Warning: General Audience
Major Septimus Pycroft rides his white horse through the woods southeast of VilleFranque. He is dressed in the red uniform of the 42nd Regiment. On his head he wears a tan felt hat with a leather band. Over his face, he wears a leather mask that covers all of his head, except his mouth. In place of his left hand, he has a hook.
Something catches his attention. He halts his horse then pulls a telescope from a pouch on his saddle. Using his left armpit to hold the barrel of the telescope, he uses his right hand to extend the telescope. Since losing his hand, he has become very adept at doing things that would have required that he use his left hand. When the telescope is fully extended, he raises it to his eye.
In the distance, he watches a group of French cavalry ride in front of a ruined wall. At the head of the force is a Colonel of the French Guard. The group pauses in front of the wall.
Two horses approach them. The riders are dressed as civilians, but wear masks on their heads. The horses they ride are much better than most civilians ride. Almost all of the good horses have gone to the French army. The lead rider of the two also rides a white horse. The other rider is astride a chestnut. Why do they wear masks?
Pycroft is too far away to hear the conversation between the riders.
The two groups of riders meet and halt to talk. Colonel Cresson addresses the lead rider in French. “Colonel. My friend. It is good to see you again.
The other man sweeps his head from side to side.
Also in French, the other questions. “Should we not find a more discrete place to talk?”
“No, we will be brief. This will be fine.”
“So far, so good with our plan. Now you must convince Wellington to send Nairn on the mission to Rocha Fort.”
Before the other rider can reply, they hear the whinny of a horse.
The masked men turn suddenly towards the sound. On the road behind them, they see a wagon carrying gypsies pass heading away from them. They are not sure what the gypsies have seen.
Cresson watches them. “Bloody gypsies. They’ll have seen us. Merde!” Although he is alarmed that the gypsies may have seen their meeting, Cresson does not react to pursue the gypsies.
The lead masked rider looks to Cresson to act. “As I said, a more discrete spot. Will you silence them?”
When Cresson does nothing, the two masked riders turn their horses to pursue the gypsies. They ride off in haste.
Cresson watches them go. He smiles. “My friend, you will enjoy this more than I.” He turns his horse. With his men, they ride off towards the French lines.
The gypsies were concerned when they saw the meeting being held on the road that they had planned to take. Gypsies are not very welcome most places. They know to avoid people unless crowds can protect them. All they can see are two masked men chasing them. The soldiers did not pursue. The masked riders ride as fast as their horses can carry them. They are confident that they can catch the gypsies’ wagon. The riders close on the wagon quickly.
From within the rear of the wagon, one of the women sees them coming. She cries out to her father who is driving the wagon. “Papa! Papa!”
The wagon is pulled by a single bay horse. Her father slaps the reins to make the horse pulling the wagon go faster. They have another, unsaddled, white horse tied to the rear of the wagon. The white horse has ribbons tied into its tail to mark it as theirs. Even if the wagon was not held back by the tethered horse, the two riders can outrun them.
Zara, the daughter at the back of the wagon continues to call out. “Papa! Papa!”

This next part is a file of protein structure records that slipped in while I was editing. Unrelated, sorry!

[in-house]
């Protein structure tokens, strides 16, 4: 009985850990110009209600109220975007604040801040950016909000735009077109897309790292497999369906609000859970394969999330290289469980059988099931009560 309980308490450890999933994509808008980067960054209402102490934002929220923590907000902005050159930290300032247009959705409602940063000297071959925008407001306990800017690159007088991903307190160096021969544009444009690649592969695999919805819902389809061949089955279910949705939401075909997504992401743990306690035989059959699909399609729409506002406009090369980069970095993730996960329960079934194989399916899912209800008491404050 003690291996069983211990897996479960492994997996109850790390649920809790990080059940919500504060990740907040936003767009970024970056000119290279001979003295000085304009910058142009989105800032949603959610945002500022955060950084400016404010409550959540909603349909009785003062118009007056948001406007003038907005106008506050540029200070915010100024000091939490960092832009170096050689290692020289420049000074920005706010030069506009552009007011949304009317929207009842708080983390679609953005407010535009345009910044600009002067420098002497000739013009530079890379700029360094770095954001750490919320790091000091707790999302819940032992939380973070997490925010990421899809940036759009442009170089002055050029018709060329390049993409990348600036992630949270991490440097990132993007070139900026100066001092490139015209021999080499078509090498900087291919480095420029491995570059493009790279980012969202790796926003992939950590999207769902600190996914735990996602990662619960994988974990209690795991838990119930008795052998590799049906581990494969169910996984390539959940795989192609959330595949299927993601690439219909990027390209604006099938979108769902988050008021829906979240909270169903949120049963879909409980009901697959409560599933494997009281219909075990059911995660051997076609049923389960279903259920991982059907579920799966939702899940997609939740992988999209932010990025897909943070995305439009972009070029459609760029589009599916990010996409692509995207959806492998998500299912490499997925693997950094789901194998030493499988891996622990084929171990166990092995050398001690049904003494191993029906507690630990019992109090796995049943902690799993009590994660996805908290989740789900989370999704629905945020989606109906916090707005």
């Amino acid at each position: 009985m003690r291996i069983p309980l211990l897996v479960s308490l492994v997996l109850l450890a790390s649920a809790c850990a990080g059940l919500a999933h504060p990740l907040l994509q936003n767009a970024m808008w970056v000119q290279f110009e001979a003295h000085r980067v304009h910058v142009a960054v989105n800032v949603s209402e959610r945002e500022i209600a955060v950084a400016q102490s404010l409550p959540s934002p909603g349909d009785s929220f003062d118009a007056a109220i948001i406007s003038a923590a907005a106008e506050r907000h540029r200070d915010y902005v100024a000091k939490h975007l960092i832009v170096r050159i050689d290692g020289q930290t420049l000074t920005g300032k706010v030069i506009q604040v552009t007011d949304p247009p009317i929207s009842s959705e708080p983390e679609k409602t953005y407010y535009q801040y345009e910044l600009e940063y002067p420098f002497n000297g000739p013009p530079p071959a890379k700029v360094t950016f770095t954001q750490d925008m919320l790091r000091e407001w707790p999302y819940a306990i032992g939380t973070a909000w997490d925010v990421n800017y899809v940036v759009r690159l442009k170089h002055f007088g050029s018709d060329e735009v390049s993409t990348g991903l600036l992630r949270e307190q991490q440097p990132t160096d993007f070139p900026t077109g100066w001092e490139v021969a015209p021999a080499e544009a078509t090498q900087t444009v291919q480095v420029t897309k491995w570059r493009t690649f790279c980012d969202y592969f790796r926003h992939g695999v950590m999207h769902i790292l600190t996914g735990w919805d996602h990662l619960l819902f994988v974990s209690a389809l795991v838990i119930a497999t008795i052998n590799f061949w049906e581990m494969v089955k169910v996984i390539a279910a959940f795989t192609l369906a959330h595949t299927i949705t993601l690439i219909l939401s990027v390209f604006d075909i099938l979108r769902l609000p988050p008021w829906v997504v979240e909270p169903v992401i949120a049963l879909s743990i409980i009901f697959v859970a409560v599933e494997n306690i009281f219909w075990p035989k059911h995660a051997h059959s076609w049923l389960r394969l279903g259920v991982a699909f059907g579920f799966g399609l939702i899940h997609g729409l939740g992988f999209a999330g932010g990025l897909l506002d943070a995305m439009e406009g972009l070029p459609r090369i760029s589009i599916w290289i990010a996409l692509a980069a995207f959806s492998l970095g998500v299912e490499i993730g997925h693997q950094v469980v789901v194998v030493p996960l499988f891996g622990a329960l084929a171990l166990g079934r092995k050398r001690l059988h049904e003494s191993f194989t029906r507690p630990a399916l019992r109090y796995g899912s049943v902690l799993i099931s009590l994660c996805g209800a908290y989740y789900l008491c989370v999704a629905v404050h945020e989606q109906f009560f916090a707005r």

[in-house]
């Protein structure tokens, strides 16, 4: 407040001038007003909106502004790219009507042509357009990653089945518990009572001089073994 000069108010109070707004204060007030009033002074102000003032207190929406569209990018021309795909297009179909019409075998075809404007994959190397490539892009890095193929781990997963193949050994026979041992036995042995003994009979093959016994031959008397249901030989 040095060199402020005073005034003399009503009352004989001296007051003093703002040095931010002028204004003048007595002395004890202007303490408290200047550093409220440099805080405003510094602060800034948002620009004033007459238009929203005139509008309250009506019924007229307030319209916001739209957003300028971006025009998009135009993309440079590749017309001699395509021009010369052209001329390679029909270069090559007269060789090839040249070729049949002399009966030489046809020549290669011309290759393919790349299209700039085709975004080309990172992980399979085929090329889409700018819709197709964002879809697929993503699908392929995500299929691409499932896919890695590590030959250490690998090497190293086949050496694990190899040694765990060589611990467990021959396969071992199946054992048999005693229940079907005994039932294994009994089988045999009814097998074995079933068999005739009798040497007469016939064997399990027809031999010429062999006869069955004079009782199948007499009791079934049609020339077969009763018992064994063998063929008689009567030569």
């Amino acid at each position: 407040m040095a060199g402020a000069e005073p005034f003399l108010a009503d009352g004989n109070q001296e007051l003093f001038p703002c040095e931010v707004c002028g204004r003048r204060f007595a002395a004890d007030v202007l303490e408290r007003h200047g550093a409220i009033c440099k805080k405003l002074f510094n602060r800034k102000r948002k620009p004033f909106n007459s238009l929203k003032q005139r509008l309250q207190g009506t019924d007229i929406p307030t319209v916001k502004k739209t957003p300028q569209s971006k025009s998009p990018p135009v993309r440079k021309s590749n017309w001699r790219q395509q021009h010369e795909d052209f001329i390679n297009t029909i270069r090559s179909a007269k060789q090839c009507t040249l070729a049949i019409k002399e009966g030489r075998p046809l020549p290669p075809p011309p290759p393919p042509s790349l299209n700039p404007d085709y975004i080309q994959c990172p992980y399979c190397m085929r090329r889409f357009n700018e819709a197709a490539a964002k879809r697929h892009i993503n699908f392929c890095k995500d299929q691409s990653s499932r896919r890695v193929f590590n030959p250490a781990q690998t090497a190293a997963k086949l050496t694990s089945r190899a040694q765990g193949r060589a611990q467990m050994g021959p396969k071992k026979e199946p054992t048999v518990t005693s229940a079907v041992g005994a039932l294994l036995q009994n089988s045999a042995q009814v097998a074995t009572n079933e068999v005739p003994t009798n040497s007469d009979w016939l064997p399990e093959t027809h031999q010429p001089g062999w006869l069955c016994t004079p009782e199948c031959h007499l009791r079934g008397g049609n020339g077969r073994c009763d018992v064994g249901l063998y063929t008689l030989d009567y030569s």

As the wagon turns a curve behind a column of rocks, her mother calls to her from next to their father on the wagon bench seat.
“Salta, Zara, Salta! Jump Zara Jump!”
Zara quickly climbs out the back of the wagon. She launches herself away from the horse and towards the rocks. She lands in a roll. When she stops, she pulls up her skirts and dashes into the rocks and scrub brush. She hopes that the riders have not seen her.
She has no sooner settled into her hide, than the riders appear. The one on the chestnut shoots a pistol at the wagon.
Zara is relieved that the riders pay no attention to her location. She watches them ride past. They catch the wagon shortly after. The rider of the chestnut seizes the reins of their horse to stop the wagon. Her father is shot by the rider on the white horse when he tries to regain control of the reins.
Zara gasps and covers her mouth as she sees her father fall from the wagon.
Her mother is screaming from the back of the wagon. The rider pulls a second pistol and shoots her. She falls from the wagon to the ground. The rider dismounts to assure that the woman is dead.
The rider of the chestnut dismounts next ot her father. While this man searches her father for any booty, the other rider searches her mother. Her mother wears a gold ring shaped like a serpent on her right hand. The rider removes it from her and puts it on his own finger. He holds in front of his face to admire it.
He calls to the other rider. “Bring the white horse.” The other man unties the horse from the back of the wagon. Both riders mount, then calmly ride back towards Zara.
Zara has been sitting in her hide sobbing. She has just watched her family killed by these men. When they ride towards her, she does all she can to avoid the sense of panic that they now she is there. She is helpless to do anything. She shrinks as close to the rocks. They talk in English as they ride past her. They say nothing of searching for anyone else.
To be sure that they are gone, she waits and waits. When she is sure that they are gone out of sight, Zara cautiously leaves the rocks and runs to the wagon.
“Mama?” “Papa?” she calls softly.
She reaches her mother first. She kneels to check her for any signs of life. Her mother lies lifeless in her hands. Zara begins to cry as she hugs her mother’s body. She kisses her, then rises to check her father. He too shows no signs of life. Still crying, she too hugs and kisses her fathers body.
Zara sits with her parents for some time. Eventually, she rises. She drags the bodies of her parents a spot under a tree at the side of the road. She pulls a spade from the wagon to try to dig graves for them.